prodigenr, or project directory generator, was designed to simplify the process of creating new data analysis projects and to help make your workflow more reproducible from the beginning. Standard files and folders are created for specific projects (e.g. abstracts or manuscripts). While creating individual folders and files manually for new projects doesn’t take too much time, over time and over many researchers, this can quickly add up to a lot of time! Plus, when a standard structure is followed it makes it easier to share code and establish reproducible practices earlier on in the project.

Setting up a project with prodigenr

Starting a research project? Create a project directory like so:

library(prodigenr)
# Create a temporary folder using the fs package
new_project_path <- fs::path_temp("HeartDiseaseExercise")
setup_project(new_project_path)

Or via RStudio’s interface (with RStudio version >1.1):

Creating a prodigenr project in RStudio

The resulting file structure should look something like this:

HeartDiseaseExercise
├── DESCRIPTION
├── HeartDiseaseExercise.Rproj
├── R
│   └── README.md
├── README.md
├── TODO.md
├── data
│   └── README.md
├── data-raw
│   └── README.md
└── doc
    └── README.md

README.md files are contained within each project and in each folder that explains a bit more about what each folder and file are used for, which is briefly described here:

  • R/: Should contain the R scripts and functions used for the analysis.
  • doc/: Should contain the files related to presenting the project’s scientific output (e.g. manuscript).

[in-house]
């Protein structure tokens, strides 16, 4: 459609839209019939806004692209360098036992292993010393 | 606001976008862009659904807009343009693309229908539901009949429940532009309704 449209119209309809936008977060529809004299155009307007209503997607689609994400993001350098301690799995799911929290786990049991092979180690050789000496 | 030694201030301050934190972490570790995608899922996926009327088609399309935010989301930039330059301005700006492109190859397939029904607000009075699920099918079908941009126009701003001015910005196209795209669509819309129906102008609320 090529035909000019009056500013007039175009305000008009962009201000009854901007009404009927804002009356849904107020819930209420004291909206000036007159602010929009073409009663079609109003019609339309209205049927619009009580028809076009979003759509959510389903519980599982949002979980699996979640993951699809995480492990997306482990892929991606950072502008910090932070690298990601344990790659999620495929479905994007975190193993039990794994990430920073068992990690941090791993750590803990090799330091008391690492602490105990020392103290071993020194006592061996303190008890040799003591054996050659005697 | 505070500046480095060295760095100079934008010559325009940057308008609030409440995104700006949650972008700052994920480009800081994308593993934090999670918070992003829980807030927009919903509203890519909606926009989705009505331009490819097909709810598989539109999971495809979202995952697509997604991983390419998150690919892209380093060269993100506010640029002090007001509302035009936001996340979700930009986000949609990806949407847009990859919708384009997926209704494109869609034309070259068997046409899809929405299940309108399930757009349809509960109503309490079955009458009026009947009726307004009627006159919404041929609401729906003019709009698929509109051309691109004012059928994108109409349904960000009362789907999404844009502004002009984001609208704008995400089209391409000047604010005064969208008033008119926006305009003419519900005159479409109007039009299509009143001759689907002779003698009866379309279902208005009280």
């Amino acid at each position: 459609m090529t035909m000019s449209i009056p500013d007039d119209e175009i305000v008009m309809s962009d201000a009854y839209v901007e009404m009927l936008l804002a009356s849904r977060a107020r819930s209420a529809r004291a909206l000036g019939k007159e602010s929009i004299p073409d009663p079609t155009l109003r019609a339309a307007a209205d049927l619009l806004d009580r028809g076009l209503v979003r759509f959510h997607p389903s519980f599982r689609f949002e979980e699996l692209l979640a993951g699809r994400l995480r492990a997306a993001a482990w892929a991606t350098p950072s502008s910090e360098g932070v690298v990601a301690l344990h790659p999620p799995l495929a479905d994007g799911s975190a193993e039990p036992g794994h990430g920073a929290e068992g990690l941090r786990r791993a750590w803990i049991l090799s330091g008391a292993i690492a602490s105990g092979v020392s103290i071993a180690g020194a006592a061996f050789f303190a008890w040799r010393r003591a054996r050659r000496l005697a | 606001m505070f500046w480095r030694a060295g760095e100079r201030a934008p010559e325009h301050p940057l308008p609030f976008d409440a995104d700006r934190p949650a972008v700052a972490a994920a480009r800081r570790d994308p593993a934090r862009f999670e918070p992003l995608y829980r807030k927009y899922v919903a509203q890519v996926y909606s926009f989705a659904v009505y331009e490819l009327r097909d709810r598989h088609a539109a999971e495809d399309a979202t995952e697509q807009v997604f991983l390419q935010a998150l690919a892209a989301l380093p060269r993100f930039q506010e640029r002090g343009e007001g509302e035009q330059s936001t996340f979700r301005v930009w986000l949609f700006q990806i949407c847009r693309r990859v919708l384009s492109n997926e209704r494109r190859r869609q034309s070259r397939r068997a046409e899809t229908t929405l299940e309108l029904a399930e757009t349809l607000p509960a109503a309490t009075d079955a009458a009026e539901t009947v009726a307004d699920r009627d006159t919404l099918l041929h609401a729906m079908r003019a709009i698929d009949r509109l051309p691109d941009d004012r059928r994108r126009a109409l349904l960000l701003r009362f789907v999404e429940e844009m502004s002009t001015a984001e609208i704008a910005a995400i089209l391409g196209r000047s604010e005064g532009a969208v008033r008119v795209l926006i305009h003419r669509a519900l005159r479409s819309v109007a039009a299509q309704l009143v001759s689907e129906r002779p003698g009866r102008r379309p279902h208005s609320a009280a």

• data/: If relevant, is where the processed (or simulated) data is kept that is used for the project as well as the results of the project’s analyses.
  • data-raw/: If relevant, is where the scripts that process the raw data into the usable data are kept and, optionally where the raw data is also kept.
  • DESCRIPTION: Is a standard file that includes metadata about your project, in a machine readable format, and that also stores a list of the R packages your project depends on.
  • .Rproj: Is a standard file used by RStudio to set some R Project specific settings.

To add a new document (e.g. slides, manuscript), run any of the create_*() commands (e.g. create_manuscript()) in the console while in RStudio in the newly created project (via the .Rproj file):

# you need to run these in the project's console
create_manuscript()
create_slides()
#> ✔ Creating a 'report' file in the 'doc/' folder.
#> ✔ Creating a 'slides' file in the 'doc/' folder.

Now two more files have been added to the doc/ folder. The resulting file structure should look something like this:

HeartDiseaseExercise
├── DESCRIPTION
├── HeartDiseaseExercise.Rproj
├── R
│   └── README.md
├── README.md
├── TODO.md
├── data
│   └── README.md
├── data-raw
│   └── README.md
└── doc
    ├── README.md
    ├── report.Rmd
    └── slides.Rmd

At present, there are only two template files that you can view:

template_list
#> [1] "report" "slides"

These template files are what an academic researcher likely typically encounters. However, if you have a suggestion or want to add a template, please create a Github issue or submit a Pull Request!

The end goal of each project is to be as self contained as possible. So that if you ever need to go back to the analysis, it is easy to re-run the code and get the results that you say you got. This is especially useful if others such as reviewers ask for something or want to confirm your results. See the manifesto for more details on the underlying philosophy behind this package.